For years a certain squirrel has tormented my cats, strutting his stuff in slow motion from the deck railing while both kitties watched from inside the house The more agitated the cats, the more indulgent the squirrel. He even jumped to the window that separated them, and the cats on the inside window sill and the squirrel on the outside, mocking them in his miniature parade of pride.
If the windows are Cat TV, the squirrel was a daily reality show designed to inflame cat desires and piss them off. As such, it had high ratings: the cats were glued to watching the squirrel who caused them no end of aggravation.
Karma takes many forms, even that of a fat cat. Although we try to keep our cats indoor because of the coyotes in the area, Sidney Iowa Goldberg has a habit of getting out, thanks to Shay the Dog who graciously opening the door for himself and the cat. Having a dog who can open many manner of doors and a cat jonesing to escape the safe bonds of the house is beyond our control, although Sid is pretty overweight and moves so slowly that he’s relatively easy to catch. Either that, or he comes bounding to the door within an hour, having been taught well by the dog that this is how you get back in.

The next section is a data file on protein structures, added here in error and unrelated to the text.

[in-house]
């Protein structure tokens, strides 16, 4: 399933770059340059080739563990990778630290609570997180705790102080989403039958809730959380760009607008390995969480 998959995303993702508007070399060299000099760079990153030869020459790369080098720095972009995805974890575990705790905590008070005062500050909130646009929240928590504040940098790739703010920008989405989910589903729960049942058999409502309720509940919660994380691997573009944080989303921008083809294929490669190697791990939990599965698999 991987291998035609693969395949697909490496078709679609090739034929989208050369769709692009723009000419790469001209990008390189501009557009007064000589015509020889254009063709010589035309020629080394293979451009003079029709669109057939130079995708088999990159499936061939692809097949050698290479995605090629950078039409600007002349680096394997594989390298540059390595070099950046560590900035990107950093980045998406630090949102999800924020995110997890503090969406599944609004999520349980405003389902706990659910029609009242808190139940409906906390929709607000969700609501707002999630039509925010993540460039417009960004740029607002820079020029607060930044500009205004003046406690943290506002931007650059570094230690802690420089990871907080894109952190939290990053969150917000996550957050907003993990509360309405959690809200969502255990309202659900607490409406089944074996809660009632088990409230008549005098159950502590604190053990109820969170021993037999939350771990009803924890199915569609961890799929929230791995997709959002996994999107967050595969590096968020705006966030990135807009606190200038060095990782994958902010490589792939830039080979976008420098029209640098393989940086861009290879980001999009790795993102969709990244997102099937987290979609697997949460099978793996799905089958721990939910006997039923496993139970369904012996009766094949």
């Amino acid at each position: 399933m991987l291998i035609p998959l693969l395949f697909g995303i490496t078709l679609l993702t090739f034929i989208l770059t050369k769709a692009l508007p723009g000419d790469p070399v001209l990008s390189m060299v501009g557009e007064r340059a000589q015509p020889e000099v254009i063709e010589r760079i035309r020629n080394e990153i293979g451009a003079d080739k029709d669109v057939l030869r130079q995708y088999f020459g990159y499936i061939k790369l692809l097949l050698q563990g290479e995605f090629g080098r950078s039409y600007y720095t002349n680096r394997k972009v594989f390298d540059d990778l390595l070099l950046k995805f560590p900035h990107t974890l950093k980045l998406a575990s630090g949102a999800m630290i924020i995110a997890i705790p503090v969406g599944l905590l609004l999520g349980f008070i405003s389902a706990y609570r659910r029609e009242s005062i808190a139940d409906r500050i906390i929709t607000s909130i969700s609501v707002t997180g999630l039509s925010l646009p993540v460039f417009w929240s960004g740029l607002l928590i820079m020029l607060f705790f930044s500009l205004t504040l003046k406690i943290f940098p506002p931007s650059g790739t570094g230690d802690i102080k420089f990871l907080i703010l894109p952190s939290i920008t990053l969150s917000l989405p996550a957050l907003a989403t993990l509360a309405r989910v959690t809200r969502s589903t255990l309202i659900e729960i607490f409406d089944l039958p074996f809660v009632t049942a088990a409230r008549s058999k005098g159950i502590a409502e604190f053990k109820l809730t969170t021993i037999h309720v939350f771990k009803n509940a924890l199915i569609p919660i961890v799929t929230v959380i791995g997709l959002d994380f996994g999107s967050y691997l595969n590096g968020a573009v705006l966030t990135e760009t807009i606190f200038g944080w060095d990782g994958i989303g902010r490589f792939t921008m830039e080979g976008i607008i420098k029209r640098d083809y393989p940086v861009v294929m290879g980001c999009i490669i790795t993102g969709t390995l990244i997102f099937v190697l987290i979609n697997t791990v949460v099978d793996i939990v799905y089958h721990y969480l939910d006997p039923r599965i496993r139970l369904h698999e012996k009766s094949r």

The other day when Sid went on his afternoon walkabout, I didn’t think much of it, and as usual, I was relieved when he raced to the door to come back in. The next morning, just when it was time for the squirrel show to begin (it starts as soon as it’s light out), a curious thing happened. The squirrel returned, but not his tail. Strangely enough, the cats weren’t as interested in the squirrel channel, and they also seemed strangely at peace while Mr. Squirrel walked along the railing with a whole lot less confidence or balance.
While I can’t prove Sidney bit off the squirrel’s tail, it sure seems like a good possibility. In the meantime, the bob-tailed squirrel is struggling with low ratings, but hopefully, still enough fallen bird seed and acorns to get by.